I recently purchased a Heil BM-17 headset to help out with my portable operations. But I needed a switch to operate the headset. Heil makes a trigger switch for that purpose. While a nice product, I figured I could do something myself and save some money. Using a bicycle handlebar grip, a momentary single pole single pole switch, and a 1/4 inch phono plug, I put together this inexpensive switch in about an hour.

Parts List:
Bicycle Handlebar Grip: https://amzn.to/3aJ6C10
Single Pole Single Throw (SPST) Momentary Switch: https://amzn.to/3nrrWNF
1/4 inch Mono Phono Plug: https://amzn.to/32SkLEU
1/2 Inch Schedule 40 PVC
1/2 Inch PVC Cap
Multi-conductor Wire

Soldering Iron
Utility Knife
Wire cutter/stripper
PVC cutter or saw
Drill with step bit or sized standard bit
Vise Grip

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To make the trigger switch we will first need to cut the PVC. Measure the handle, as you will want the PVC to stick out about an inch. For my handle that was about 5 inches. Cut the PVC and insert it into the center of the handle. This was the hardest part as it will be a tight fit. I ended up pushing on it on the floor to get it fully inserted.

Next drill a hole into your PVC cap. Check your switch to see how big of a hole you will need. Mine requires a 13/32 inch hole. Make a mark on the center of the cap and clamp the cap with your vise grip. Using the step bit, drill a hole into the cap until it is the right size for it to fit.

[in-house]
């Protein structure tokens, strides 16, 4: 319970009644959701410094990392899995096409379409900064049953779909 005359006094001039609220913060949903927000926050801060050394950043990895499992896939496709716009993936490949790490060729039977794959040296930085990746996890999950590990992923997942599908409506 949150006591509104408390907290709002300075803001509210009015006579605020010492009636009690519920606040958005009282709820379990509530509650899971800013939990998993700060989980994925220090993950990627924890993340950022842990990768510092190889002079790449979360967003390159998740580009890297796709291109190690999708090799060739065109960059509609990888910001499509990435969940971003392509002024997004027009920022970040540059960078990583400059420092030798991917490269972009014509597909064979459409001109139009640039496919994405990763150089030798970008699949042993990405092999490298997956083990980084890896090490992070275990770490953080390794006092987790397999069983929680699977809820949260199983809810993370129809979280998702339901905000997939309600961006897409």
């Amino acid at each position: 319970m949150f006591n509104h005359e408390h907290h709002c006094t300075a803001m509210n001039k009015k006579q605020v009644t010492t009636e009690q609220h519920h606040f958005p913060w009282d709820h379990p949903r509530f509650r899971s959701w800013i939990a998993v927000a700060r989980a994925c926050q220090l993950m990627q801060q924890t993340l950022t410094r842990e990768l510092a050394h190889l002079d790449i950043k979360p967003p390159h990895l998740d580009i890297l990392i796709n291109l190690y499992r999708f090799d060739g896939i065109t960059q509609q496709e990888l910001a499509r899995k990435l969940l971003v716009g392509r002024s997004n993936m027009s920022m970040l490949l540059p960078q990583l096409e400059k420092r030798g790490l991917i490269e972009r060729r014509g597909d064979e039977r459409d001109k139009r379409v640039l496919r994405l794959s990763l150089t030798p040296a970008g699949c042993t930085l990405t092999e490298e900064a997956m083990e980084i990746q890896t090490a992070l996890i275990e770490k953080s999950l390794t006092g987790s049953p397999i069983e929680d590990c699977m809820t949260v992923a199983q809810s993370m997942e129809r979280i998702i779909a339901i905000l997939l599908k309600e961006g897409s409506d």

Next, cut about a 6 foot piece of wire, or however long you want it to be, and thread it through the bottom of the handle up through the PVC. My handle had a little vent hole in it that the wire fit through. If yours doesn’t, make a little hole with the utility knife.

Now here’s the important part. Pull the cable through the little nut then washer for the switch and then the cap. I didn’t the first time so I had to resolder my switch. Now trim the outer jacket of the cable and strip two of the wires. If there is braid or shield, trim that away so it doesn’t short circuit the switch.

Solder the wire to the leads of the switch. It doesn’t matter which direction as this is a single throw switch. You only have two positions, on and off.

Once the wires are soldered, you can assemble the switch in the cap and tighten up the nut. After doing that, I added a zip tie about 5 ½ inches down on the wire. This will help protect the wires from being torn off the switch if the cable gets pulled.

Now do the same thing with the plug end. Run the wire through the cap of the phono plug, strip the wires and solder them to the tip and the ring connectors on the plug. Again it doesn’t matter which goes to what as we are using a single throw switch. You only need to complete the circuit. Once that is done, screw everything together and lets test it out on the radio.

And that is pretty much all you need to do. If you are thinking about building a trigger switch for your headset, you can do this in about an hour. And like I said the parts cost was minimal, the most expensive thing was the handlebar grip, everything else I was able to scrounge around in the shack. Looking online I found a 10 pack of switches for about 8 bucks. Pick those up and in no time you’ll have a junk box as diverse as mine. Or ask a fellow ham if they have some little switches in their stash. Or even watch the hamfests for a switch and plug. That’s how I amassed my parts collection.

And that’s how to build your own custom trigger switch for a headset microphone. Do you have questions or comments about this project? Please leave it in the comments below. I’ll filter through the comments and follow up with them. Who knows, you may end up on my next Your Questions Answered livestream.